Aurea Gemma <Gallica> 1.10-11
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[1.10] In letters which contain complaints, the topics of complaint should be used, which are fully contained in the rhetorical Summae.1 Those topics shall be used, I say, which will fit the business at hand. In those letters wherein we seek to obtain something for ourselves or for others, the suspicion of adulation should be avoided. For, as Cicero said, "No one fails to see the obvious adulator."2 One should beware of superlative names, lest we use them too often. Sometimes they may be used to express an affect of the mind. Just as when a friend writes to a friend, he will write To his most sweet associate and friend or to express a quality of his person, through which goodwill is easily obtained, as when writing to the pope, we say 'Most blessed' or 'Most saintly'; to an emperor or king 'Most serene' or 'Most pious'; to a duke or to a count 'Most noble' or 'Most exalted' or 'Most illustrious'.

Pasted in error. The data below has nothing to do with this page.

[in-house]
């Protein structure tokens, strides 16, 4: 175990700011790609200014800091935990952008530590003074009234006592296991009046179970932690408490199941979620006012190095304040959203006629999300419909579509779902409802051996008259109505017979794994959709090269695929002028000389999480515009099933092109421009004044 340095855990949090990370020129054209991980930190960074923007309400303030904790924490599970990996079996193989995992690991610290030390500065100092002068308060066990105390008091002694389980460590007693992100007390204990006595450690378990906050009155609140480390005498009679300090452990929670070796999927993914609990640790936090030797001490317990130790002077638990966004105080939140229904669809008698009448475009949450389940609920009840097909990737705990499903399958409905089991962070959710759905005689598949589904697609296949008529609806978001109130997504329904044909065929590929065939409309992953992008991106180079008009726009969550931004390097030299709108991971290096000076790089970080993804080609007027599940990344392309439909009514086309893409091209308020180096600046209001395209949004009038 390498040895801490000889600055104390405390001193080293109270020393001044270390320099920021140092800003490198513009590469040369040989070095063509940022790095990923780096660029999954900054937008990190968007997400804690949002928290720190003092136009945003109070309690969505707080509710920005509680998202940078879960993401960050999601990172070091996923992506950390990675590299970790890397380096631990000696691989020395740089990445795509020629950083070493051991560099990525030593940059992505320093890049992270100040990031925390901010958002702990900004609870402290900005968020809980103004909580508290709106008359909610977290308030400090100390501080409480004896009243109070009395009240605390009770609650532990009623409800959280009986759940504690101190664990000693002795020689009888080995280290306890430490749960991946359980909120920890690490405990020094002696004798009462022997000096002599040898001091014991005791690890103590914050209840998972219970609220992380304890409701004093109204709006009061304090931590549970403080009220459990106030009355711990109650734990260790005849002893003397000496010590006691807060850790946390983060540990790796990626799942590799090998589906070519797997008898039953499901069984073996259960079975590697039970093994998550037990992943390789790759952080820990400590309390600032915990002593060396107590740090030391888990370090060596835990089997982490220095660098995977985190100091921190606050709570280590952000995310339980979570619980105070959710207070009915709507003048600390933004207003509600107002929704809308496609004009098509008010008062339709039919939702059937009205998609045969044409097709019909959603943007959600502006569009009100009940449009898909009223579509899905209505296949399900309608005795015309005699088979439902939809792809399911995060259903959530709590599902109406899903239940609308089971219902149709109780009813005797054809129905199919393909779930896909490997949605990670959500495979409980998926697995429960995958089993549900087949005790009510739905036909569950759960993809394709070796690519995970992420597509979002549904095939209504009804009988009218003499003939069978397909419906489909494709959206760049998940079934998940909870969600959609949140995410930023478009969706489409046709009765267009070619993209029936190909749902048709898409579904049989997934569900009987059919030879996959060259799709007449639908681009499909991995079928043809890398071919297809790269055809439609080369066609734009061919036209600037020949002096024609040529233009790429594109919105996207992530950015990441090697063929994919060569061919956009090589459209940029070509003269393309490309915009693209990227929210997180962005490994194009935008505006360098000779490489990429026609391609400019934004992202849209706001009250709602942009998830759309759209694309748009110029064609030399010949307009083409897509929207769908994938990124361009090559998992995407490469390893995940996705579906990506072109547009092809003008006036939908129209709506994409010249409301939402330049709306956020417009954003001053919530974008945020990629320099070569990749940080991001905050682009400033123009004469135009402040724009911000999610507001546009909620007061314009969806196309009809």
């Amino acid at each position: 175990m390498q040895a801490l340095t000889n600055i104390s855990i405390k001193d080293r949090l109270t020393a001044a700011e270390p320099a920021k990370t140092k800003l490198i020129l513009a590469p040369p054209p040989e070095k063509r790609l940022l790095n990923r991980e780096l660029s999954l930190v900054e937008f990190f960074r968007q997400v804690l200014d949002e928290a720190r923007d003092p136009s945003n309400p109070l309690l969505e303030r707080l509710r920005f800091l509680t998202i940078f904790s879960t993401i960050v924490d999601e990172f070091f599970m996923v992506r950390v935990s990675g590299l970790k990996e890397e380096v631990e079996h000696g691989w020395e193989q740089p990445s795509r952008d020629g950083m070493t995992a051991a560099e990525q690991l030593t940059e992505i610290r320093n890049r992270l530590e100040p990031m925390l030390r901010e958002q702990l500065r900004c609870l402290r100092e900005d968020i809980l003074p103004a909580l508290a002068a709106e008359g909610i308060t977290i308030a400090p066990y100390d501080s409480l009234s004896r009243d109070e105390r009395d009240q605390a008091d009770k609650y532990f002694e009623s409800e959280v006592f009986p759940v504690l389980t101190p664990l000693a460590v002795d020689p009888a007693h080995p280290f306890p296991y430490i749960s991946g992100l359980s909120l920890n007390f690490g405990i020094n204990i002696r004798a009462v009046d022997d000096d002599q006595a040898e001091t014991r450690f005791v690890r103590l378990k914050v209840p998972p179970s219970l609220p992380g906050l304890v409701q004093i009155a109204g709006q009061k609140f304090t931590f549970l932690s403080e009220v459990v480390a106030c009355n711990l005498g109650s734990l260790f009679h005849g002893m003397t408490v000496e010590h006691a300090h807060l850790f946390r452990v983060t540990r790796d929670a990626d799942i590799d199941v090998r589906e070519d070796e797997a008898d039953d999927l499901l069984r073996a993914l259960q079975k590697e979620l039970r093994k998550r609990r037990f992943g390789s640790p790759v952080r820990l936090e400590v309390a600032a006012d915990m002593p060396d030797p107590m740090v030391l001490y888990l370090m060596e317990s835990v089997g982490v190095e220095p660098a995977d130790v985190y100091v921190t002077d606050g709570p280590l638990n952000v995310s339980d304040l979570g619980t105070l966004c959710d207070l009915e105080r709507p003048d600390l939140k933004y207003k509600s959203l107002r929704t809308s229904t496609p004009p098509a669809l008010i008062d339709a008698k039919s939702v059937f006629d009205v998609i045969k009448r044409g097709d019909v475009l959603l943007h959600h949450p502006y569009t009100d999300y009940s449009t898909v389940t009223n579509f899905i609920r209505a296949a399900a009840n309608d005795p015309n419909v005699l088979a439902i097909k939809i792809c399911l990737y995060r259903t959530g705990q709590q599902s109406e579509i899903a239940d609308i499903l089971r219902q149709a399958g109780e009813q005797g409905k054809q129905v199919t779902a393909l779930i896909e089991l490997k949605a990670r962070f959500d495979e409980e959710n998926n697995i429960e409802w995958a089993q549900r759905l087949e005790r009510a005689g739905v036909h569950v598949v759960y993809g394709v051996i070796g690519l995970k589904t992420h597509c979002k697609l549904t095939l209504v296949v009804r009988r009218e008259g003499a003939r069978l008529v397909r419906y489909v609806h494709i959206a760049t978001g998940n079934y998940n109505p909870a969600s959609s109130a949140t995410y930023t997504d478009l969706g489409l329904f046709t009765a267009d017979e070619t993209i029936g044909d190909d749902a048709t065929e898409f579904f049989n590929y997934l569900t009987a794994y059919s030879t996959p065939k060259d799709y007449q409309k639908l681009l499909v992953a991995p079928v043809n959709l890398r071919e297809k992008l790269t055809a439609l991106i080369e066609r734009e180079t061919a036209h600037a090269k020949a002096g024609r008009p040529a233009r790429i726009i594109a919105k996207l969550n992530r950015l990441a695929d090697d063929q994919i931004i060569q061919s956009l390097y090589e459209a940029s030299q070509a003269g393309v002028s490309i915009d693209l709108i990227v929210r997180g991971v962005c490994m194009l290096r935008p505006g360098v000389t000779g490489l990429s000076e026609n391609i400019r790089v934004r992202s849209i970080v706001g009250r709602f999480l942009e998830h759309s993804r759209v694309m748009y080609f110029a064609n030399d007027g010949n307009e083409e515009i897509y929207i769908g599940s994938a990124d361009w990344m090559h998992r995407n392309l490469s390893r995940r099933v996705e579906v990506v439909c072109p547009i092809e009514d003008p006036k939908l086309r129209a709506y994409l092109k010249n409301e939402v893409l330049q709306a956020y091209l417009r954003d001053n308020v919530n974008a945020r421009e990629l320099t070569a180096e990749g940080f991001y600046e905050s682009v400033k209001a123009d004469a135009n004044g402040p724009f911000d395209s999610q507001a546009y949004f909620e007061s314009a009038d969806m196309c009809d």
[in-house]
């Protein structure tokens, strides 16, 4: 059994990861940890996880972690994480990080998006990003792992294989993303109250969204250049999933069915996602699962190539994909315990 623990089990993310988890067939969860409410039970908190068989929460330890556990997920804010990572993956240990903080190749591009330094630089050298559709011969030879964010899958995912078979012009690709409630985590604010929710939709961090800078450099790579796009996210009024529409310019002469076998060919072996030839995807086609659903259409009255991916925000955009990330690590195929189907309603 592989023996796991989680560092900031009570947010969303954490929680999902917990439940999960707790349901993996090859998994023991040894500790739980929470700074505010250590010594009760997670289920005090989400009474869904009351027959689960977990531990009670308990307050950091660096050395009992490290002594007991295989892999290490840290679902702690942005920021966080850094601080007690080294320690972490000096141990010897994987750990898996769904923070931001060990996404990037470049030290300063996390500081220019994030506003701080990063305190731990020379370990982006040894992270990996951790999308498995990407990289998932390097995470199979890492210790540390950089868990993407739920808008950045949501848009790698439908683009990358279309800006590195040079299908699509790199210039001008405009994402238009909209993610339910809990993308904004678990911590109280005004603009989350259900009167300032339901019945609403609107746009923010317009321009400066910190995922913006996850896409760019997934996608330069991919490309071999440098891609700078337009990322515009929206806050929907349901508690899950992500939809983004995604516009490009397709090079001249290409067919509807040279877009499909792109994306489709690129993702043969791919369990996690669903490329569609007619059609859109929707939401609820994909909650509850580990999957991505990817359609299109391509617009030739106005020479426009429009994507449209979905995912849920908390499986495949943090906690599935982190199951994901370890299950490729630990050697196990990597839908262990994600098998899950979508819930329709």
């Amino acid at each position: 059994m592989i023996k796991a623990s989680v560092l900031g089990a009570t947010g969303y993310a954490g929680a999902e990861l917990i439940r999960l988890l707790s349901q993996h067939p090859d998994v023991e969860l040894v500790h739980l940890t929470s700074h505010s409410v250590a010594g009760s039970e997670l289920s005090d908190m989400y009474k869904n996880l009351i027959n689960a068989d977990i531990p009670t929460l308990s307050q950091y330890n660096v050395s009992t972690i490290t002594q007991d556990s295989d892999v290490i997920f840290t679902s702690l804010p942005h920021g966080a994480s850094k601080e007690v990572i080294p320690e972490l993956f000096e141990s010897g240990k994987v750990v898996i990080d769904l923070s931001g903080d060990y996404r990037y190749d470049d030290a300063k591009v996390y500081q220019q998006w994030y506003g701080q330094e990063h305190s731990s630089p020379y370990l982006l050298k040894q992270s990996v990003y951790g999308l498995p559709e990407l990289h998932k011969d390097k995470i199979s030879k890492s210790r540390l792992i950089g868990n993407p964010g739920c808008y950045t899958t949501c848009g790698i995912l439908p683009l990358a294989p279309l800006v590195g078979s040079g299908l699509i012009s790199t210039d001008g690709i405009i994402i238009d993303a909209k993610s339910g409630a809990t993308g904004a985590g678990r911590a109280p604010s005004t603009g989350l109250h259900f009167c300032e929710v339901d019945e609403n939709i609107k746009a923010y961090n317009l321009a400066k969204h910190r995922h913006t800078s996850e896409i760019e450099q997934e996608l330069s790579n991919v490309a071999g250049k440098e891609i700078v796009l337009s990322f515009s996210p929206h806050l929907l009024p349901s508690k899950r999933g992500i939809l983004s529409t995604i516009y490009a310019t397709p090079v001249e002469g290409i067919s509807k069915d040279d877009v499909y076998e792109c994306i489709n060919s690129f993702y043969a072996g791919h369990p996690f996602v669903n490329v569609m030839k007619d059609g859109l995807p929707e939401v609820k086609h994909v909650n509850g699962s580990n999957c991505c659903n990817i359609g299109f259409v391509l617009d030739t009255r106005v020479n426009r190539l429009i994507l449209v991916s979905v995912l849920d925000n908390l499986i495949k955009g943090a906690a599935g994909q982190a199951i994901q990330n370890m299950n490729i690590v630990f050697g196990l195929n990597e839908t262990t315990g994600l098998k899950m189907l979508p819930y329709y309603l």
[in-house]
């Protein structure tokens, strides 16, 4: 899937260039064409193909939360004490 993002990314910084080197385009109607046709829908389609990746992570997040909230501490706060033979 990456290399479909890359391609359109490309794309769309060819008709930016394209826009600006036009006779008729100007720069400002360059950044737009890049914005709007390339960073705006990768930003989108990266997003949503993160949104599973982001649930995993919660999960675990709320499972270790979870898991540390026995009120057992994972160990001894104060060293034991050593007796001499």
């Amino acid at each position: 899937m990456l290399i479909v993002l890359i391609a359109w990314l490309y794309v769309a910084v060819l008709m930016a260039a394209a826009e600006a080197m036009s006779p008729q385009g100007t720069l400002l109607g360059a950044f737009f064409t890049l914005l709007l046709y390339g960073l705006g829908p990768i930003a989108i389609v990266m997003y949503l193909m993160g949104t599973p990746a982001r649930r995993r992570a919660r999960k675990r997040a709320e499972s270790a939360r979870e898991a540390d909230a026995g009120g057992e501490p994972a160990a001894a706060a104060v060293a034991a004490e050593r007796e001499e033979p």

[1.11] Thus the composer of letters should diligently consider the character of individuals: their classes, fortunes, sensibilities, gender, habits, conditions and offices.3 Then the composer should consider what may be fitting to each person according to the above-listed qualities and attribute the appropriate words to each. For mercy is obtained differently from an enraged prince than from a genial one. The composer should also consider whether his petition has a shameful part as well as an honorable one,4 so that the shameful component may be diluted by the honorable one and overshadowed by honorable titles. Indeed, if the mind has been alienated of that person whom he petitions, an oblique entreaty should also be introduced in the salutation.


1 Cicero De inventione 1.55 (106-109), listing 14 topics of complaint. In Cicero's scheme, complaint is one of three species of conclusion. Complaint is also touched on below, Aurea Gemma <Gallica> 1.5-6.

2 Cicero Laelius de amicitia 99.

3 Cicero De inventione 1.24-25 (34-36).

4 On the causae variable according to the degree of justifiableness: Cicero, De inventione 1.15 (20-21).

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© Steven M. Wight, Los Angeles 1998
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